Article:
Accident: Crane Operator Cuts His Own Wires?

The Accident Crane Operator Cuts His Own Wires

Countless companies in the manufacturing and construction industries rely on overhead cranes to lift and transport materials.

When installed and used properly, these systems make operations easier and safer. But, overhead crane accidents cause severe injuries and fatalities every year.

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Preventing these disasters requires workers to recognize certain hazards that occur during operation and follow safety procedures to avoid them.

There are multiple hazards that can arise regarding cranes in general. Many accidents involve large lift systems like tower cranes and mobile cranes. But hazards do exist with all types of cranes—including overhead cranes—and in all facets of crane operation.

(Overhead cranes are defined by OSHA 1910.179(a)(8) as a crane with a movable bridge carrying a movable or fixed hoisting mechanism, and traveling on an overhead fixed runway structure.) Analysis of overhead crane accidents reveals three common safety hazards that every company using overhead lift systems should be aware of to keep their workers safe.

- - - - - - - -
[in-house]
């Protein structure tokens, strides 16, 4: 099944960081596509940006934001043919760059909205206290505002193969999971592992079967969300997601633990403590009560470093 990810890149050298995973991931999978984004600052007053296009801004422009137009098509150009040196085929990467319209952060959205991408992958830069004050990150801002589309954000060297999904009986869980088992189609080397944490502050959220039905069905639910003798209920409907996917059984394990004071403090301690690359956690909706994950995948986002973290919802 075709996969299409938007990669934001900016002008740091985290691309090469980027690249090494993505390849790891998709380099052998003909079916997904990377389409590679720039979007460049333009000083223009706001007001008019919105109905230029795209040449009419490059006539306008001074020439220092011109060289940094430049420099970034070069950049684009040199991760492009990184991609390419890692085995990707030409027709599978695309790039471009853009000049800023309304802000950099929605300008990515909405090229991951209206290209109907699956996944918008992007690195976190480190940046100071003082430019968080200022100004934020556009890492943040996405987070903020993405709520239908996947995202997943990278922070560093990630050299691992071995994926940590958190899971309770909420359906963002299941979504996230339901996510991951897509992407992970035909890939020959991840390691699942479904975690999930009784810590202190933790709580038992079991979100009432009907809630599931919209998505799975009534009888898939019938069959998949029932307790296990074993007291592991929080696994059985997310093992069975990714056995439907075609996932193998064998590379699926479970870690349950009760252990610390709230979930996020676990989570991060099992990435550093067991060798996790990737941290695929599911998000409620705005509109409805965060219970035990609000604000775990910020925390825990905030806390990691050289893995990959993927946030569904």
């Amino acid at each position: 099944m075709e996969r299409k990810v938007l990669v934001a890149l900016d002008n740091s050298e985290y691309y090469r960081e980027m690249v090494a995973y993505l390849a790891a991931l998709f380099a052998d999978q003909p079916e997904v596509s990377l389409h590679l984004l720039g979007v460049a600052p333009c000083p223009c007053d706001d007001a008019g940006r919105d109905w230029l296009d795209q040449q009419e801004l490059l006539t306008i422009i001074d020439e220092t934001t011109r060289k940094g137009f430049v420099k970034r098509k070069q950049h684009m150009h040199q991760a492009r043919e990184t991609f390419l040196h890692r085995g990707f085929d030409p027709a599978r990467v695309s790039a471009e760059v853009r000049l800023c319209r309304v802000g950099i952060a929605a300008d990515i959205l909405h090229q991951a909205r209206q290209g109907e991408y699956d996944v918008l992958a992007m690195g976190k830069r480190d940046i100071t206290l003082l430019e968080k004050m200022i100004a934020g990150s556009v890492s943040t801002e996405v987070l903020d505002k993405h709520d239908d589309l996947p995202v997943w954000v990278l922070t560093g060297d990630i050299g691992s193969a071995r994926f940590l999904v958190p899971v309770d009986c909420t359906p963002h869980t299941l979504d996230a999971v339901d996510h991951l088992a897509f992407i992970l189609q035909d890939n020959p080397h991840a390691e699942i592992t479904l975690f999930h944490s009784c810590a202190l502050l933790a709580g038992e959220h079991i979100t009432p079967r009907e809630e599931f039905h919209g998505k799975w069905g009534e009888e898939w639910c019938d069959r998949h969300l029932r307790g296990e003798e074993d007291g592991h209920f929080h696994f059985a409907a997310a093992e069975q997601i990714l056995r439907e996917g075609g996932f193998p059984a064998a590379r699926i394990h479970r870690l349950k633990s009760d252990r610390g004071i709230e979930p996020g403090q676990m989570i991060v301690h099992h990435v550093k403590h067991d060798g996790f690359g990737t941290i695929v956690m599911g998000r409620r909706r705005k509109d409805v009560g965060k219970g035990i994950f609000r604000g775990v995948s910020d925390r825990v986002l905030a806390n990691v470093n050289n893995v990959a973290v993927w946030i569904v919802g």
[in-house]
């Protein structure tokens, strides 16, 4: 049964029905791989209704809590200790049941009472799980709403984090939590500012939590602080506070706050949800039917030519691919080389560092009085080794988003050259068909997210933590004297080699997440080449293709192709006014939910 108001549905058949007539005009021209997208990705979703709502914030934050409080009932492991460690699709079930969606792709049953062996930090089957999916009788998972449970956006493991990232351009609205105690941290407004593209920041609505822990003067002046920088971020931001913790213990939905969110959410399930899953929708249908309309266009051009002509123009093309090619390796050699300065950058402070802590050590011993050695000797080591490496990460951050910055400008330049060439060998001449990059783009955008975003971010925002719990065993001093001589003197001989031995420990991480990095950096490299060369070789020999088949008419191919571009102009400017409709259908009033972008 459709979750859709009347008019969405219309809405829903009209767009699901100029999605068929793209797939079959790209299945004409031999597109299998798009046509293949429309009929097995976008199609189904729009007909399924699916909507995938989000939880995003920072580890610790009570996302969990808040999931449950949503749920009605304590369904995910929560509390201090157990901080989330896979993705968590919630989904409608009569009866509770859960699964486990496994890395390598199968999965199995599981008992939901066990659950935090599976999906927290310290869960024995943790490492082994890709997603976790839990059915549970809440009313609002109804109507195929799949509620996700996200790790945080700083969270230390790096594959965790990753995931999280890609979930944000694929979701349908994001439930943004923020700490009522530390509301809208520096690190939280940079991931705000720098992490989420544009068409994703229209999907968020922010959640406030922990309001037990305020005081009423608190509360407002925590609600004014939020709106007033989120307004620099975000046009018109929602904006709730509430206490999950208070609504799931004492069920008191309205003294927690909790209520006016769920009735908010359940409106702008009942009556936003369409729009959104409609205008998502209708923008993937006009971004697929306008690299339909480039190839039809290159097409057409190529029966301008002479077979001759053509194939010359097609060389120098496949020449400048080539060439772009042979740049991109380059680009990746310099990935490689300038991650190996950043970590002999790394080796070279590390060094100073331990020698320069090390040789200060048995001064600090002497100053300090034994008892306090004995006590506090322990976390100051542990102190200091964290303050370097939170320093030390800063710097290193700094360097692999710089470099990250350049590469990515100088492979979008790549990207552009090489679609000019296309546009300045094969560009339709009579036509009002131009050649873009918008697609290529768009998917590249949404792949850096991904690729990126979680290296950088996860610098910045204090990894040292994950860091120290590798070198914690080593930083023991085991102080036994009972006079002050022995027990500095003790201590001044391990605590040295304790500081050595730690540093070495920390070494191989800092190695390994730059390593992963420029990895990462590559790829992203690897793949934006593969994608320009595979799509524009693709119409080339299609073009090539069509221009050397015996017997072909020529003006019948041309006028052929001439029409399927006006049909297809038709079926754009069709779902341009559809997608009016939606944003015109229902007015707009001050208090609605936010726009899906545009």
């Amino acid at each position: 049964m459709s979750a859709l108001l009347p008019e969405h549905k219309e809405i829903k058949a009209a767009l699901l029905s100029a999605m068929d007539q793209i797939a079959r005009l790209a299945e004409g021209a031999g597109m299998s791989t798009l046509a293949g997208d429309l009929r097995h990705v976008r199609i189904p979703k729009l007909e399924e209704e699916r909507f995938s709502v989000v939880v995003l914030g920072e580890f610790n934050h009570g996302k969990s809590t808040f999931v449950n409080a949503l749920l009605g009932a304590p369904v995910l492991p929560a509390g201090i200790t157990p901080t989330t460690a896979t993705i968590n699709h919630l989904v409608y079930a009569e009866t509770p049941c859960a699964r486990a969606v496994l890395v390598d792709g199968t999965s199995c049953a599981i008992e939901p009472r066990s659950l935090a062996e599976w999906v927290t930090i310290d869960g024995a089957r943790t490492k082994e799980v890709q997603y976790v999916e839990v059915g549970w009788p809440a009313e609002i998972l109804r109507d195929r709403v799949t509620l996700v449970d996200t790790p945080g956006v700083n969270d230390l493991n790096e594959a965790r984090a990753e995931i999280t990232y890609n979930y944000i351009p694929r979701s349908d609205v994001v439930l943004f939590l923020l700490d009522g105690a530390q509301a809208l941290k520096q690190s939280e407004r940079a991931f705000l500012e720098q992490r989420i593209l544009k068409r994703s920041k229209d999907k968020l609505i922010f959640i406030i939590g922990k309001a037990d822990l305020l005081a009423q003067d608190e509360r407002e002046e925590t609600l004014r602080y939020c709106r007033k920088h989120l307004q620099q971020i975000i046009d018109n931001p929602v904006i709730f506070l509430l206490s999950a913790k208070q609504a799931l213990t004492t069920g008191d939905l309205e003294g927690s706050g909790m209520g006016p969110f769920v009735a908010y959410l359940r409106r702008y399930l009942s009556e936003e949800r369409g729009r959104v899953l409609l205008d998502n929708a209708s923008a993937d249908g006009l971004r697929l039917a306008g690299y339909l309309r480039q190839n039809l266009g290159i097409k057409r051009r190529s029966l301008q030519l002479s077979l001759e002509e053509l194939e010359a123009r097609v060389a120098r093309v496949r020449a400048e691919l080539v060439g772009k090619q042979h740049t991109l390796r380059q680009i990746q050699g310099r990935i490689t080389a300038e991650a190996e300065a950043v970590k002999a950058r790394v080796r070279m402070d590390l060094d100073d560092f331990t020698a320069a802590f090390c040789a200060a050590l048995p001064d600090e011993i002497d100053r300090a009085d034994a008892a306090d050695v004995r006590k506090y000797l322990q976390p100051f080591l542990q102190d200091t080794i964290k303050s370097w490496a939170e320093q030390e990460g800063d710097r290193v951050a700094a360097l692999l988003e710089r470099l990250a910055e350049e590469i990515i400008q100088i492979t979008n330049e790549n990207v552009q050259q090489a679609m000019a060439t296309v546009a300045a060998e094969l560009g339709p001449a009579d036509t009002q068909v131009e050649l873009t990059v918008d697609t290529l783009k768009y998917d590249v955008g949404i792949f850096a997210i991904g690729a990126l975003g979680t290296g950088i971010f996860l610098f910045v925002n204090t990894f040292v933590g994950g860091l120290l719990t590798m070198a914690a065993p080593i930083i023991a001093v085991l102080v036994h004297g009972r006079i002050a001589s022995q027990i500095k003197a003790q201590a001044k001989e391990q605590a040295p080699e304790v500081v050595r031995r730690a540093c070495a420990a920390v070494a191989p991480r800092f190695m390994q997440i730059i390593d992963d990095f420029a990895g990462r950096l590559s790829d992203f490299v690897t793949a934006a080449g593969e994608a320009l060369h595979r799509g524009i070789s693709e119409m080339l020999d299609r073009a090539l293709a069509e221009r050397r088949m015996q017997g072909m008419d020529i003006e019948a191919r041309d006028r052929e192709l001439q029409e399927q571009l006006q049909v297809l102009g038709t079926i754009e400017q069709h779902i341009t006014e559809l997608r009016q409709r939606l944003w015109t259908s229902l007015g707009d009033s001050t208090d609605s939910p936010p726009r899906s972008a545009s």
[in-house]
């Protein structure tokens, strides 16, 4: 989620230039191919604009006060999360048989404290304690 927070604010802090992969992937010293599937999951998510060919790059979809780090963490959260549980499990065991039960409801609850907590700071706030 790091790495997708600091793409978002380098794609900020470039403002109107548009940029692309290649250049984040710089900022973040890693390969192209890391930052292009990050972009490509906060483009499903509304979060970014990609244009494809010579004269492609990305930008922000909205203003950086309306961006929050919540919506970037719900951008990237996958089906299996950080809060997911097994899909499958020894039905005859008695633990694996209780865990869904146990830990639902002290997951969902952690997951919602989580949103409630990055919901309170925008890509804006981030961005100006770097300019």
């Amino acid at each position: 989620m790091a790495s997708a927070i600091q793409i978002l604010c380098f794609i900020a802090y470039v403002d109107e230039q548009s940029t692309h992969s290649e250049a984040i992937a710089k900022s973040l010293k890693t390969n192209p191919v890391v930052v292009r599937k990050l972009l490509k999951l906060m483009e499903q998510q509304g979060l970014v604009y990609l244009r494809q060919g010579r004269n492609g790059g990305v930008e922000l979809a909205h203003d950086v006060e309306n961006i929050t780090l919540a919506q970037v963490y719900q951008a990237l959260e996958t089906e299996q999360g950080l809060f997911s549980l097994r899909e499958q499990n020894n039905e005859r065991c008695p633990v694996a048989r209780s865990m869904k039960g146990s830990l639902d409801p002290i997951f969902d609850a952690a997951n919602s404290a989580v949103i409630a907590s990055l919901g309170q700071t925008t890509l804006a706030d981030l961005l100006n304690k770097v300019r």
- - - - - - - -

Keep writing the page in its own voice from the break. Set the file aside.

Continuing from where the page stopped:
It’s important to be familiar with these hazards and learn to recognize them in the workplace in order to avoid them. The three most common hazards involving overhead cranes include electrical hazards, overloading, and materials falling/slipping from overhead hoists.

The following analysis of each hazard provides a description, potential risks, reasons why accidents occur, preventative measures to avoid them, and applicable OSHA requirements. One commonality that all three hazards share is the qualifications of crane operators.

It is the responsibility of the crane owner and job supervisor to ensure that crane operators are competent and qualified to do the job. Click here to read more about training requirements and minimum competent personnel guidelines outlined by OSHA.


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